Able has been recognized as one of the best small businesses for new dads by Fatherly, the digital lifestyle guide for men entering parenthood. Able was named as one of nine small businesses providing progressive benefits to new parents on the organization’s 2016 Best Places to Work for New Dads Report.
“Both of Able’s cofounders are proud fathers and understand the importance of work and family life — this experience and recognition helped to shape Able’s generous policy, and actively helps us attract father talent across all departments,” said Heather Miller.
To compile the list, Fatherly examined parental leave policies and flexible work practices at large companies (> 1,000 employees) and small businesses (<250 employees) supporting new dads. Fatherly worked with HR departments from leading companies who answered questions around parental leave and leading academic and advocacy organizations working on parental leave to field examples. The report focuses on a few key areas, including paid leave for new fathers, corporate flex time policies and their adoption across the workforce, corporate childcare policies, and additional company benefits that explicitly add to family wellbeing and overall work/life balance.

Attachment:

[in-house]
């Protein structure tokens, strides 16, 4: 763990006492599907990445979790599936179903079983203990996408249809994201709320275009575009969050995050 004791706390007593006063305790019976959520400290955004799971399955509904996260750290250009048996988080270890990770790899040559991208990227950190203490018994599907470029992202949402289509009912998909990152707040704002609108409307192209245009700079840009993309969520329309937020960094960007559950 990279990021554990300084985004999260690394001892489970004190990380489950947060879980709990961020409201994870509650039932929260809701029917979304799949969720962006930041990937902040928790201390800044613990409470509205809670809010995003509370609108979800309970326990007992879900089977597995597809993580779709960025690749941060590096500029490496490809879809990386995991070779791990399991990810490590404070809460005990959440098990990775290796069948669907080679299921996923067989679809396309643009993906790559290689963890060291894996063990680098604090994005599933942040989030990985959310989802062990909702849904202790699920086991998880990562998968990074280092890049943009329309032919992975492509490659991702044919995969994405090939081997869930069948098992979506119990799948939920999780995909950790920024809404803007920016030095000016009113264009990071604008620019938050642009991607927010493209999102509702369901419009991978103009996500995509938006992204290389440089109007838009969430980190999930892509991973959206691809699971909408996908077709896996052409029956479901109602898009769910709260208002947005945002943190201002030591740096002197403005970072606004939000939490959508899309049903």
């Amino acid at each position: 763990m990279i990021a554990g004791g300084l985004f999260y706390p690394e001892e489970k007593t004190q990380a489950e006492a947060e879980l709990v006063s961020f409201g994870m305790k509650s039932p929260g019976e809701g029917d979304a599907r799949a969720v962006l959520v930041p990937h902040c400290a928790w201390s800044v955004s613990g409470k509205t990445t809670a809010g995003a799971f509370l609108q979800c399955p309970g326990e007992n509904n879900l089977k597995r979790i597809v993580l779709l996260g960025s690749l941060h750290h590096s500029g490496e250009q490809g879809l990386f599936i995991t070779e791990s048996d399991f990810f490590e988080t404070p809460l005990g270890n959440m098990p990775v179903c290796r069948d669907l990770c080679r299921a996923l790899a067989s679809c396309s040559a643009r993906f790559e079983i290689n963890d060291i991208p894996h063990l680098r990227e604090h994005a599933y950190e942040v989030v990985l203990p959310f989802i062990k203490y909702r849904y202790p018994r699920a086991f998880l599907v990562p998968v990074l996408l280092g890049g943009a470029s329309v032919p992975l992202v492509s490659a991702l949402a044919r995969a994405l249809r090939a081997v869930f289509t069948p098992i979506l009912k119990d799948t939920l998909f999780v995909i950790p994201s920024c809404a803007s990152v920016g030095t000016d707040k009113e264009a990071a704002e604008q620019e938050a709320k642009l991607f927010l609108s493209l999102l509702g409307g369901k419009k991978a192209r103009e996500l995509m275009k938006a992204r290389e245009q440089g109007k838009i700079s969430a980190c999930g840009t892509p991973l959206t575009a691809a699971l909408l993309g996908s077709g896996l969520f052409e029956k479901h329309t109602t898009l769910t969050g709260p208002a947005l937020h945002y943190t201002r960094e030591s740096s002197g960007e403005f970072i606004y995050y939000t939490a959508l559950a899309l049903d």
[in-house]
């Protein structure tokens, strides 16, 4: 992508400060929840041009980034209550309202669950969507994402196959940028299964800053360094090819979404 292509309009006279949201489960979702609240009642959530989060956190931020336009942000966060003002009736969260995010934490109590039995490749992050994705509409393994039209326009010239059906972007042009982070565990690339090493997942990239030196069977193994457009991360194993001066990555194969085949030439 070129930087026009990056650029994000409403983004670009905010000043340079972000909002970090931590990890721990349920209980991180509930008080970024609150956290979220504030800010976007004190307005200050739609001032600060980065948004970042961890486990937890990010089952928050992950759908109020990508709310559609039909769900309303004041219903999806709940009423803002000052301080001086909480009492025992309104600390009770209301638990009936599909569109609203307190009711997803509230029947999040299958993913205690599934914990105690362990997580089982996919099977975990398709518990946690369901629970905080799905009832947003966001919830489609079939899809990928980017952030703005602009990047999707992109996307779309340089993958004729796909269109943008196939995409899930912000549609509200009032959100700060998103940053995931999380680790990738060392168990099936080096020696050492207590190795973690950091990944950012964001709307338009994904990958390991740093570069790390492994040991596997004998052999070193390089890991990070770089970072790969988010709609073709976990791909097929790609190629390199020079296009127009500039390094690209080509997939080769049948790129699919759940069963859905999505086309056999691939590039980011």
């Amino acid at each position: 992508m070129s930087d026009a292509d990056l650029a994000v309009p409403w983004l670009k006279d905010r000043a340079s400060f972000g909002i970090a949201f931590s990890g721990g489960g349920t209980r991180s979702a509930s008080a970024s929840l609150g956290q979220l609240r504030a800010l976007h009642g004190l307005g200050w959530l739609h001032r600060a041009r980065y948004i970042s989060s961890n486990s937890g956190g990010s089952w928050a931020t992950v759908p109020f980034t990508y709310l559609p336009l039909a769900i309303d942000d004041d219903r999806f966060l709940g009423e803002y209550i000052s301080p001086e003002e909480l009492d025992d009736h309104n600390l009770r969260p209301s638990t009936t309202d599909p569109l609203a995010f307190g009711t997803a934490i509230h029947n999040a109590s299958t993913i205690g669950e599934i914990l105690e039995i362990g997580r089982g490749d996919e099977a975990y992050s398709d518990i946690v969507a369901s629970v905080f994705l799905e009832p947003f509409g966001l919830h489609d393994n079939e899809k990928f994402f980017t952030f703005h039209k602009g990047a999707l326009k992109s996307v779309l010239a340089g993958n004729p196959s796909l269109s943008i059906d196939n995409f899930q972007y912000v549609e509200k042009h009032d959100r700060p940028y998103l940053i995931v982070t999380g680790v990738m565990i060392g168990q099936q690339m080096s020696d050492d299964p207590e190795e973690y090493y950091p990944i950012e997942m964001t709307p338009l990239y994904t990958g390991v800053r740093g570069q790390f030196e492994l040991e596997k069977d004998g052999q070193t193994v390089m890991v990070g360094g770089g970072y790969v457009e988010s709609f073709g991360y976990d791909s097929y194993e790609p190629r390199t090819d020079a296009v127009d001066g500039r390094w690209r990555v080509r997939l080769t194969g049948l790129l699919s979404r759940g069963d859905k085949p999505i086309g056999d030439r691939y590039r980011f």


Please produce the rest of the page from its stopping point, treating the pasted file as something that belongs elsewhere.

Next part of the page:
“Public attitudes about the equal sharing of parenting responsibilities have evolved, and fathers have become actively engaged in childcare,” said Simon Isaacs, Co-Founder of Fatherly. “This honor is a testament to their commitment to working dads and families, and we commend all of the employers across the country whose parental leave practices and strategies have adapted to the evolving dynamics of parenting roles.”
The second annual Best Places to Work for New Dads list saw a massive increase in new commitments for working dads. In comparison to 2015, the average number of weeks in the top 50 companies almost doubled from 4 to 2015 to 7.5 in 2016. This is the inaugural year of the Small Business portion of the list, reflecting that the vast majority (99.7%) of U.S. businesses are small businesses (under 500 people) and 89.6% of all U.S. businesses have fewer than 20 people.
To view the full list, visit http://www.fatherly.com/